“On Food Network Star last summer, I had the opportunity to create a dish that reminded me of my family’s Thanksgiving. To me, Thanksgiving is all about hunting with Dad, and, of course, cooking a stuffed bird. However, I’m not really in love with turkey. Instead, I turn to this boudin-stuffed quail with cranberry-bourbon sauce. The smaller bird is a perfect single portion, and with the boudin stuffing, you get your dirty rice and Thanksgiving bird at the same time!” –Jay D. Ducote
Boudin-Stuffed Quail with Cranberry-Bourbon Sauce
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- 2 tablespoons canola oil, divided
- ½ pound ground pork
- ¼ pound chicken livers, finely chopped
- ½ cup diced yellow onion
- ¼ cup diced green bell pepper
- ¼ cup diced celery
- 2 cloves garlic, minced
- 1¾ teaspoons Cajun seasoning, divided*
- 2 green onions, diced
- 2 cups cooked long-grain rice
- 4 semi-boneless quail, legs trussed
- 1 cup fresh cranberries
- ½ cup sugar
- ¼ to ½ cup bourbon
- In a medium saute pan or skillet, add 1 tablespoon oil, and heat over medium-high heat; add ground pork and chicken livers, and cook until browned, about 5 minutes. Remove meat with a slotted spoon, and set aside. Add onion, bell pepper, and celery, and cook until vegetables are softened, about 5 minutes. Add garlic, and cook until fragrant, about 1 minute. Add reserved meat and 1¼ teaspoons Cajun seasoning, and cook until warmed through. Remove from heat, and fold in green onion and cooked rice; set aside.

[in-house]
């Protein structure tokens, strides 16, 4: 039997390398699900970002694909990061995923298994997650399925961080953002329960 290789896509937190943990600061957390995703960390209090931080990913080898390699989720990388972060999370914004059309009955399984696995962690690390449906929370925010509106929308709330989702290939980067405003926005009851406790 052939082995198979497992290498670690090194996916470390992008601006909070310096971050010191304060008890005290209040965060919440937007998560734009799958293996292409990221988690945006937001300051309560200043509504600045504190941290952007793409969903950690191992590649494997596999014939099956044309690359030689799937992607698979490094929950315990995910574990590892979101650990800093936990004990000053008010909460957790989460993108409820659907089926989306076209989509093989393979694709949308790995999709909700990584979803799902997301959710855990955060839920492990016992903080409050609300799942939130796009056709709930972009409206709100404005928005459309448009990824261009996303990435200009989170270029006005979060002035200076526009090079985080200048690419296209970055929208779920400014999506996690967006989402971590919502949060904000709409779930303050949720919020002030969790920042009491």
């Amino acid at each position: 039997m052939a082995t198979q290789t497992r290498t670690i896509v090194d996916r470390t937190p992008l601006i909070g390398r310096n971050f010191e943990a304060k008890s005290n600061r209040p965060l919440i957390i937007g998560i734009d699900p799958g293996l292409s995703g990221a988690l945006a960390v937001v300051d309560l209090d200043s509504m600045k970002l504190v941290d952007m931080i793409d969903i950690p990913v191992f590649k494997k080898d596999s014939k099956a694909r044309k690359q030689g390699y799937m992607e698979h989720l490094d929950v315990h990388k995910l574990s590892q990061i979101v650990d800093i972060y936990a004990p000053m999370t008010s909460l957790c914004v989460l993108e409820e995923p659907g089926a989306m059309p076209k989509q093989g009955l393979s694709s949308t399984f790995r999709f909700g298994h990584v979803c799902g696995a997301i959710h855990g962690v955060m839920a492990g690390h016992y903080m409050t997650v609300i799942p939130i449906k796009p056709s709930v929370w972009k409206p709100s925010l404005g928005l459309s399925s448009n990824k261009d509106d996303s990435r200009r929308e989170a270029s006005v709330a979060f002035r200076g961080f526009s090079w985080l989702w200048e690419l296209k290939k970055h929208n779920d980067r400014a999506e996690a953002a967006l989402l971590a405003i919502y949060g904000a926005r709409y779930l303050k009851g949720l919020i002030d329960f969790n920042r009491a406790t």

- Preheat oven to 350°.
- Season quail all over with remaining ½ teaspoon Cajun seasoning. In a large cast-iron skillet, add remaining 1 tablespoon oil, and heat over high heat; add quail, and cook until browned on all sides, 3 to 5 minutes per side.
- Arrange quail in skillet breast-side up, and bake until fully cooked, 10 to 15 minutes. Remove quail from skillet, and let stand until cool enough to handle. Stuff each quail with warm boudin, and set aside.
- In a small saucepan over medium heat, add cranberries, sugar, and enough water to cover cranberries. Bring to a boil over high heat; reduce heat, and simmer until cranberries begin to pop, 10 to 15 minutes. Remove from heat, and let cool slightly; transfer to the container of a blender, and add ¼ cup bourbon. Cover, and blend until smooth. Add more bourbon to taste, if desired; blend until combined. Serve quail and remaining boudin with the cranberry sauce.
- *We used Slap Ya Mama Cajun Seasoning.
Louisiana Cookin https://www.louisianacookin.com/
It would be nice to get the take on “semi boneless”. From the image it looks like they just split the breast down the middle?
Hi Sam! Semi-boneless meaning all bones except the wings and lower legs have been removed. Hope this helps!